The most damaging insect pest for beef cattle in Texas is the horn fly (Fig. 1). Research shows that a calf infested with more than 200 horn flies will weigh 15 to 50 pounds less at weaning. Horn fly feeding on dairy cows can also reduce milk production up to 20 percent. To suppress horn flies effectively and economically:
- Identify them properly,
- Understand the insect’s life cycle, and
- Use a combination of control strategies.
Identifying horn flies
Figure 1. Horn flies resting on the back of a cow. Photo: Jeff Tomberlin, Texas A&M University Horn flies look like house flies and stable flies but are slightly smaller (Fig. 2). Like the stable fly, horn flies have piercing mouthparts. To distinguish horn flies from stable flies, observe their feeding behavior. Horn flies rest on an animal between feedings; stable flies remain on the animal only while feeding. Also, horn flies feed most often on an animal’s back, shoulders, and sides, whereas stable flies feed principally on the legs.
Horn flies lay eggs in fresh manure pats, where they hatch as maggots. They develop from the egg to the adult stage within 10 to 20 days and live for about 3 weeks, feeding 20 to 30 times a day. In Central Texas, horn flies are usually first observed in early spring. Populations tend to peak in early summer, then decline when the weather becomes hot and dry. In the fall, horn fly populations usually surge again when the temperatures drop and rainfall increases. Generally, they are no longer a problem after October or November, depending on when temperatures start to drop.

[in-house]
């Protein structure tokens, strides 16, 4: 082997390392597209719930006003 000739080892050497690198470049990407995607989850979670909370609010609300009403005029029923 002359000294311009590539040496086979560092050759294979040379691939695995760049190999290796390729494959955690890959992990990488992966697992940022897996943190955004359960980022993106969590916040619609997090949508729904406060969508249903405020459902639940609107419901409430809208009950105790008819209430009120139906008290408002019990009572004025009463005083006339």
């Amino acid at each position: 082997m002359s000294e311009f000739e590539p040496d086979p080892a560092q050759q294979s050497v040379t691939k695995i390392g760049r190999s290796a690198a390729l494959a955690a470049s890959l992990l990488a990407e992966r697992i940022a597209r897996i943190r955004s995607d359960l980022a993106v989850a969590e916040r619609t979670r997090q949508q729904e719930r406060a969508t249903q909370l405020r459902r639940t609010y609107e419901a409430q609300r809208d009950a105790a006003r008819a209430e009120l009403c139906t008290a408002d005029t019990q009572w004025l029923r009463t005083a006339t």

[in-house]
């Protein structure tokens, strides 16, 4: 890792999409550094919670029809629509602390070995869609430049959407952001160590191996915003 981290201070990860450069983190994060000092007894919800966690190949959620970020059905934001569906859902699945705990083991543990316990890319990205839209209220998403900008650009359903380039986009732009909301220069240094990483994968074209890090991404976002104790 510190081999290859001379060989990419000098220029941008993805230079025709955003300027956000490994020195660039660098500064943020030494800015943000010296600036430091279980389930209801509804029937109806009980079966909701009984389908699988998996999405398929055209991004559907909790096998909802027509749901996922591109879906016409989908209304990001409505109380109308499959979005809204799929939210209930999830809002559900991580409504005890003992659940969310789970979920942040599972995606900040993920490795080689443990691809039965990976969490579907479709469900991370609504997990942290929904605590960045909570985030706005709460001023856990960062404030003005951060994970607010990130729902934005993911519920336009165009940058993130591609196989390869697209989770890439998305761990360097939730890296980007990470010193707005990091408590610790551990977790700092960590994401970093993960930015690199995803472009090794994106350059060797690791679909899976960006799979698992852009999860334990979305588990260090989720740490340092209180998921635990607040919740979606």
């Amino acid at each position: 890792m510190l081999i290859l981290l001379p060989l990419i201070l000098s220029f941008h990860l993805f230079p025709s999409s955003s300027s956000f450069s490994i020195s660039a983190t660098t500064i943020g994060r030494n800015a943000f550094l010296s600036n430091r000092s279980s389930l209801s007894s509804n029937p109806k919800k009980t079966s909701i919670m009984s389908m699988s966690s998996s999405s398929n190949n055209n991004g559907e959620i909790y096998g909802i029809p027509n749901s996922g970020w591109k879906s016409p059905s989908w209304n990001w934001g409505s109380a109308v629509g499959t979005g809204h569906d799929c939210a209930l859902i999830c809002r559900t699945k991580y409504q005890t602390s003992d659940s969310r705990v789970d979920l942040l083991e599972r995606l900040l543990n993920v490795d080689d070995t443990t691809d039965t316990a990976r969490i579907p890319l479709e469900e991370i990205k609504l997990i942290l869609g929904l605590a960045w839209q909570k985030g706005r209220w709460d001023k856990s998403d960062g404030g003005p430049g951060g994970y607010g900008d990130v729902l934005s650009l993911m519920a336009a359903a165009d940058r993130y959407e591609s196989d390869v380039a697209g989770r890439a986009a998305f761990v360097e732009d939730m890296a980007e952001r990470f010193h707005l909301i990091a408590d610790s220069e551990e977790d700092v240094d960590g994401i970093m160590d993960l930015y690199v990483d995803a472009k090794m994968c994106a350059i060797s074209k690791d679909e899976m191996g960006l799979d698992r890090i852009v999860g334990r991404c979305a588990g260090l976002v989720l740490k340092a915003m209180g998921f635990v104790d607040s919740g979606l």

Figure 2. Comparison of the horn fly to the stable fly, house fly, and face fly. Photo: Photo: John B. Campbell, University of Nebraska-Lincoln
To suppress horn fly populations efficiently, use an integrated pest management (IPM) approach. IPM relies on multiple tactics including cultural, biological, and chemical methods to suppress insect pests.
Biological control: Parasitic wasps suppress horn fly populations naturally. Producers who want to use parasitic wasps to control horn flies can order fly pupae parasitized with the wasps from insectaries in Texas or across the United States. The parasitized pupae are best used around barns where manure accumulations allow for the development of fly pests. However, research has not proven that releasing parasitic wasps suppresses horn flies or that the use of parasitized pupae reduces them in pasture situations.